We have a winner for our favorite city in Southeast Asia (so far at least). With beautiful beaches, a river walk that rivals San Antonio, the best food in Vietnam, and an easy-going vibe, it was really difficult for us to leave Hoi An, even after lengthening our stay from three to six days.
It didn’t take us long to figure out how much we were going to like this place. A short stroll downtown from our guesthouse provided a cobblestone-street feel with narrow streets, friendly locals, and a really cool river walk area lined on either side with bars and restaurants. This was a welcome divergence from the endless trinket solicitors and human frogger we’d been thrown into in downtown Saigon.
Fresh off a nagging stomach bug, I was eager to dig into some local chow. We stopped at one of the restaurants on the river for dinner the first night, where Alison chomped on some delicious chicken pho and I scarfed down some of the best duck I’ve ever had in my life. All-in cost of $6.
We also had to check out Banh Mi Phuong, a sandwich shop made famous by Anthony Bourdain for having the “best banh mi sandwich in the world.” We were not disappointed.
After another 4 or 5 of the best meals we’ve ever had in our lives from restaurants not named Skyline Chili or Montgomery Inn, we realized that the food in Hoi An was something special and worth a splurge on a culinary class. Alison found the Green Bamboo cooking class run by Van, a charming Vietnamese woman married to a Swede (apparently she couldn’t marry a Vietnamese guy because she was too tall at 5’7”). A 10 course meal, great company, and full stomachs were the themes of the day. As great as our cooking class was in Chiang Mai, we’d have to give the nod to the Vietnamese here. All I can say is if we can bring just one of the 10 meals we made back to the States we’ll be eating it for a while. Biggest issue will be getting the right fresh ingredients.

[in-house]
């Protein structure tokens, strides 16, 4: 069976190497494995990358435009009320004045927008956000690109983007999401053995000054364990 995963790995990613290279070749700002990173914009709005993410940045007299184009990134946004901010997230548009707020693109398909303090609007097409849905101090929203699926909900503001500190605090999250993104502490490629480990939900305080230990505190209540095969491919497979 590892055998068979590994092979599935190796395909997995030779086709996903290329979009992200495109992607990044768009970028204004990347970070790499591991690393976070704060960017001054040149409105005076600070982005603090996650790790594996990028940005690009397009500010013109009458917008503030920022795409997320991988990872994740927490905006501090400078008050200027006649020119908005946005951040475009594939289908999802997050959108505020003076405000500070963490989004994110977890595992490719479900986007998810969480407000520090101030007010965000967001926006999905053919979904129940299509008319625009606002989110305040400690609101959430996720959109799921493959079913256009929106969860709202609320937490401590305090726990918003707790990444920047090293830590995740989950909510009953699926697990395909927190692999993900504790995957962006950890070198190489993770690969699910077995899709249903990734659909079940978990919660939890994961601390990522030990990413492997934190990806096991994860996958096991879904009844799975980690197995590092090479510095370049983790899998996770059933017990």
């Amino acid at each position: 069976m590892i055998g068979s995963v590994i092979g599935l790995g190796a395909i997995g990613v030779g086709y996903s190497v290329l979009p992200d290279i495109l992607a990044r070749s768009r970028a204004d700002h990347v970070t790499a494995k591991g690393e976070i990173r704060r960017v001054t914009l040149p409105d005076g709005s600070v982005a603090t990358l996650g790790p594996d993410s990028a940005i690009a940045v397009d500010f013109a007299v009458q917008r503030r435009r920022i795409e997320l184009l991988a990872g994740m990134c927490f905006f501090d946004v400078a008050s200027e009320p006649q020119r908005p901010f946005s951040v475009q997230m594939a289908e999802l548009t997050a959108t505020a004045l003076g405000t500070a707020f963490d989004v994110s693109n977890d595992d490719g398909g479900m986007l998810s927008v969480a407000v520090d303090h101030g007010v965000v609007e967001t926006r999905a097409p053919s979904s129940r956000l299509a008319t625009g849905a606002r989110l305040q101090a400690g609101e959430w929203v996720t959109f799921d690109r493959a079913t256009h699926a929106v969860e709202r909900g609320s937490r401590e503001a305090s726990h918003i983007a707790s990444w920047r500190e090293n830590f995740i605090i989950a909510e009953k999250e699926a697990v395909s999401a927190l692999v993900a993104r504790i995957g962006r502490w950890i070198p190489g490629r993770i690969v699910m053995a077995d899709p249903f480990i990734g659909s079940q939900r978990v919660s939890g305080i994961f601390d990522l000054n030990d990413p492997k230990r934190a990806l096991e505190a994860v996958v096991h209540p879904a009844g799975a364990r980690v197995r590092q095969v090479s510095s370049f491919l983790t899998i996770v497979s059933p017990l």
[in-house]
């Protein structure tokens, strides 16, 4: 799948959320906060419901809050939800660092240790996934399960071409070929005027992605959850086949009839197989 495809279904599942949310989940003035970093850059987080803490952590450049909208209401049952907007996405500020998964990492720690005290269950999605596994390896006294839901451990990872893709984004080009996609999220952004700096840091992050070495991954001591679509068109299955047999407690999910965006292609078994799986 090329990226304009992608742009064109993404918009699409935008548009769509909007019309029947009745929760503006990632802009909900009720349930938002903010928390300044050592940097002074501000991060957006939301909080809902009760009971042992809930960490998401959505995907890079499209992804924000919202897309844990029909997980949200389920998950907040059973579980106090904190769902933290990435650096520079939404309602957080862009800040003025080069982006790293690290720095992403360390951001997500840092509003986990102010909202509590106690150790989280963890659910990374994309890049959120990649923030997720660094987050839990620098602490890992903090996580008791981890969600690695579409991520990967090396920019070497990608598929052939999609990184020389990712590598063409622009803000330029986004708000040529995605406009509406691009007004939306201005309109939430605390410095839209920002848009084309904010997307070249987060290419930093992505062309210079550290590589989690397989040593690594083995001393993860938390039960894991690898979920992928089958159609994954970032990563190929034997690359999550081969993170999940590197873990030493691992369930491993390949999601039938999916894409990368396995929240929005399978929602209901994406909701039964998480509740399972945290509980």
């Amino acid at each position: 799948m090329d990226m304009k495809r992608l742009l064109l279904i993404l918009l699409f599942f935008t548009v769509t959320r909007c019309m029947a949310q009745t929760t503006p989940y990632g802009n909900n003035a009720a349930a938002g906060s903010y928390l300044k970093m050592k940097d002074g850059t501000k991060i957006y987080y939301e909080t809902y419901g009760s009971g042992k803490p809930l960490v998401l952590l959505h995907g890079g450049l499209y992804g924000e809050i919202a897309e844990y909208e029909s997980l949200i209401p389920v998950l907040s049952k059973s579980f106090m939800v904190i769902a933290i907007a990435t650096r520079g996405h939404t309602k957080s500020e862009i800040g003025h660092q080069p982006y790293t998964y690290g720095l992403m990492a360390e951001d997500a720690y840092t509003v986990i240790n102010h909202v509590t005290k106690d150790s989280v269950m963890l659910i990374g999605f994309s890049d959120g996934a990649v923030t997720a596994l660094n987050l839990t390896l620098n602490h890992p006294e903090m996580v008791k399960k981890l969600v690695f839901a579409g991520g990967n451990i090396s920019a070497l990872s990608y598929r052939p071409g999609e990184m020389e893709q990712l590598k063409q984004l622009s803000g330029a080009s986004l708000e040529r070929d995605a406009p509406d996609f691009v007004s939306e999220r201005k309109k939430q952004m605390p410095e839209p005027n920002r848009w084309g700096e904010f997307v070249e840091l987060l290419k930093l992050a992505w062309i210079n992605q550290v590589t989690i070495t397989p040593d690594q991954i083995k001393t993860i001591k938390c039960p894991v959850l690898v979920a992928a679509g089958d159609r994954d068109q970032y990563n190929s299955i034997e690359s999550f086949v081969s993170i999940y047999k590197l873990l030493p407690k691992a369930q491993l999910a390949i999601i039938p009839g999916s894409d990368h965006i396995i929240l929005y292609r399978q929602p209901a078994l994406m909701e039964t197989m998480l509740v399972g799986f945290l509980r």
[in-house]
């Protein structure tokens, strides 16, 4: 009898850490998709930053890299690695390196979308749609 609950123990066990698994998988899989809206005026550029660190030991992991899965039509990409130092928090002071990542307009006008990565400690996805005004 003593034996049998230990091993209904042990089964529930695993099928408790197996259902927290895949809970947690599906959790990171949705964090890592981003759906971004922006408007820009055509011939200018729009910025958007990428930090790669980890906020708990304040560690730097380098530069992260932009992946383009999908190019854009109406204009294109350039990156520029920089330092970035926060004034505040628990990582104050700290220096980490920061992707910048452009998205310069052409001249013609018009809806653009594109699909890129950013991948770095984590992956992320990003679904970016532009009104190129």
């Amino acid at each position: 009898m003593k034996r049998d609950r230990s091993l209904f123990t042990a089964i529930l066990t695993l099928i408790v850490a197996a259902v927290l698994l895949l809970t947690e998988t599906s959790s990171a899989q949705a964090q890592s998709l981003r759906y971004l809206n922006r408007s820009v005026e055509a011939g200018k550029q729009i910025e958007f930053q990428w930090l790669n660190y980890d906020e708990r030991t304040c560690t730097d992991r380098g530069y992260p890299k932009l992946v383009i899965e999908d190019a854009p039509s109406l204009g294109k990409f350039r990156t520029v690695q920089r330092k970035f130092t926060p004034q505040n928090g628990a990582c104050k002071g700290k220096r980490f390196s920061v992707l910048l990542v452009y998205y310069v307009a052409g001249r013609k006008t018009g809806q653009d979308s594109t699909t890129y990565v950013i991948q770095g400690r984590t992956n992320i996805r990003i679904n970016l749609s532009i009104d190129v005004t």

Hoi An also offers some great beach options. We spent a day lounging at Cao Dai beach, about 3 km from town. The Cham islands also provide a few other beach and diving alternatives in the summer/ fall when the weather is better.
This is the place to go for custom made suits in Vietnam. There are literally hundreds of tailors in the city who will make suits on the cheap. We both had suits made at Peace Tailor and really enjoyed getting to know the family, even visiting their factory and sharing a meal together (which was delicious). Here we are with our suits and our tailor:
With all the great things this place has to offer, it’s not surprising Hoi An has become a popular retirement destination for the Vietnamese. Something tells me it won’t just be the Vietnamese looking to retire there over the next 30-40 years. I bet some expats will follow. And we wouldn’t hesitate to come back to this place.